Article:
3500 is the north end, but I try to stay closer to 3K. This way if I get to Sunday and I get an eating like a 🐷 urge then I don't have to fight it.

What's your limit for the afternoon/evening?

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7 minutes ago, gruecd said:

I appreciate the feedback, and I totally get all that, but we're talking about me potentially being gone for 2-3 nights, not 2-3 weeks.

:no:

You tried, @ChiefD.

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2 minutes ago, tri-man 47 said:

:no:

You tried, @ChiefD.

He hasn't learned this equation yet:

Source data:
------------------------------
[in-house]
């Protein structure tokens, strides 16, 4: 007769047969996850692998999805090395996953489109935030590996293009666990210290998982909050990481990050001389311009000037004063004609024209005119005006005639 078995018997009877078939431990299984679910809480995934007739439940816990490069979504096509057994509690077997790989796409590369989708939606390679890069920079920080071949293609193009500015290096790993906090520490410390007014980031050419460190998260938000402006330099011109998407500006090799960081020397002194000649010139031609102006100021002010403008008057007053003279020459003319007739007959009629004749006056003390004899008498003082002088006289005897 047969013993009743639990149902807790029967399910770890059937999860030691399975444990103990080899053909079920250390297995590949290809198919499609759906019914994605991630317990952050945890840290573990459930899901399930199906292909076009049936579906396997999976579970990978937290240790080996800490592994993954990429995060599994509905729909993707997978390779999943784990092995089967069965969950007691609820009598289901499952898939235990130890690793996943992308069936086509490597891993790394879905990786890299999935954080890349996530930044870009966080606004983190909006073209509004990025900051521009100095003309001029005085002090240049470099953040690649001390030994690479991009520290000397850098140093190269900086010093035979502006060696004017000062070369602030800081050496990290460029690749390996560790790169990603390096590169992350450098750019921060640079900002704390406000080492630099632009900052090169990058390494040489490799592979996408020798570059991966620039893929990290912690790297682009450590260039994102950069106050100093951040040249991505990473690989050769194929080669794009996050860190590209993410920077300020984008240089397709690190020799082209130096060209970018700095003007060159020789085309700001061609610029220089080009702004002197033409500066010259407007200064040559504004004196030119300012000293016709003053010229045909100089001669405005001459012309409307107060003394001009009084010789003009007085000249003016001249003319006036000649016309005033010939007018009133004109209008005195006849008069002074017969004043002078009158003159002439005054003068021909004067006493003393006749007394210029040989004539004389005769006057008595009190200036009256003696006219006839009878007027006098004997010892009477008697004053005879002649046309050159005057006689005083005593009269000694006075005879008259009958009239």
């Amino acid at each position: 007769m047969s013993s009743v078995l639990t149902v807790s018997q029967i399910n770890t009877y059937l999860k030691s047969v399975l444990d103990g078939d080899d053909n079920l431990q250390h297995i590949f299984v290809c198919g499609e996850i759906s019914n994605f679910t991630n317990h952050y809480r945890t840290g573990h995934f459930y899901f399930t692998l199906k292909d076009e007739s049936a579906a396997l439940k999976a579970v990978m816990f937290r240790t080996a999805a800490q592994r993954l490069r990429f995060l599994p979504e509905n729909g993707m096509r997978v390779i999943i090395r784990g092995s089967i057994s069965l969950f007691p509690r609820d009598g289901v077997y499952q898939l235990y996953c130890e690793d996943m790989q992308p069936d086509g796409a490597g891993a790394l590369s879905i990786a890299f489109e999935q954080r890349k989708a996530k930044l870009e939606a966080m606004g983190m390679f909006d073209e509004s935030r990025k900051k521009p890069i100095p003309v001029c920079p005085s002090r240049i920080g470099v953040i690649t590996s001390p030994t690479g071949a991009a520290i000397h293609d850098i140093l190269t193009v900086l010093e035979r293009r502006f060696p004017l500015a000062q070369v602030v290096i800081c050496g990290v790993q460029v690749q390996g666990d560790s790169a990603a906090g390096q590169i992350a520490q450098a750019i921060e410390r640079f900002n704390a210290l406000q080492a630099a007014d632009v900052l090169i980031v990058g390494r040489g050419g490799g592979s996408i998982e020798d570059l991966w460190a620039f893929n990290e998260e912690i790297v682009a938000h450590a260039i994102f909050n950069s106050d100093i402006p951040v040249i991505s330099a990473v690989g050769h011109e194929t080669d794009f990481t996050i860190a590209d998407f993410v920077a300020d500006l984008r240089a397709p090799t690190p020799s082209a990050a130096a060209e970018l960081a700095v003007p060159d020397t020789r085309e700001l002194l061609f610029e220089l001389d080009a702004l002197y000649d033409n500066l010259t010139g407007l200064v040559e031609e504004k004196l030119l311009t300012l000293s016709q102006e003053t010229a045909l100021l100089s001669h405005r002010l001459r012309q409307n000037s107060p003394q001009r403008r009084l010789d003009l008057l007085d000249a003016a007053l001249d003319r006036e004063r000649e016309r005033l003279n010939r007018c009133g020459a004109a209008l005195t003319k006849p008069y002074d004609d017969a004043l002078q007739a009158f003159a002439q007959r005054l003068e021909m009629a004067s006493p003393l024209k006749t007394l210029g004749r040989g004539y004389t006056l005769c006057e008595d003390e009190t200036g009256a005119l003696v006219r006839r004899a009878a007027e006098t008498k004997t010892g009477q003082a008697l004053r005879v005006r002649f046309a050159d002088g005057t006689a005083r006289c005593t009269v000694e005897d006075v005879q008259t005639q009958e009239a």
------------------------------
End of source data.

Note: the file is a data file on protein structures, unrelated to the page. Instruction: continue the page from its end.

(tired wife + colicky baby) * sore nips from breastfeeding does not equal (dad + running) * hangin' with gian for 3 days

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@gruecd - regarding the marathon, you have two options.

  1. RFDP
  2. Baby = life over, hang 'em up.

There is no in between.

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22 minutes ago, ChiefD said:

She will be really tired from late night feedings, as will @gruecd. But those first few months are the best times. You learn A LOT about yourselves as a couple, and you cry out of frustration, and you laugh your asses off at 2:00 am when you both realize you have no idea what you are doing.

Speaking of laughter, one of my most surreal experiences with our first child was my wife coming back to bed after a nighttime feeding completely distraught:

Wife : What do I do with the other baby?

Me : Huh?

Wife : There's a baby in the crib.

Me : Isn't that what we want?

Wife : But what about the other one?

Me : What other one?  We only have one baby.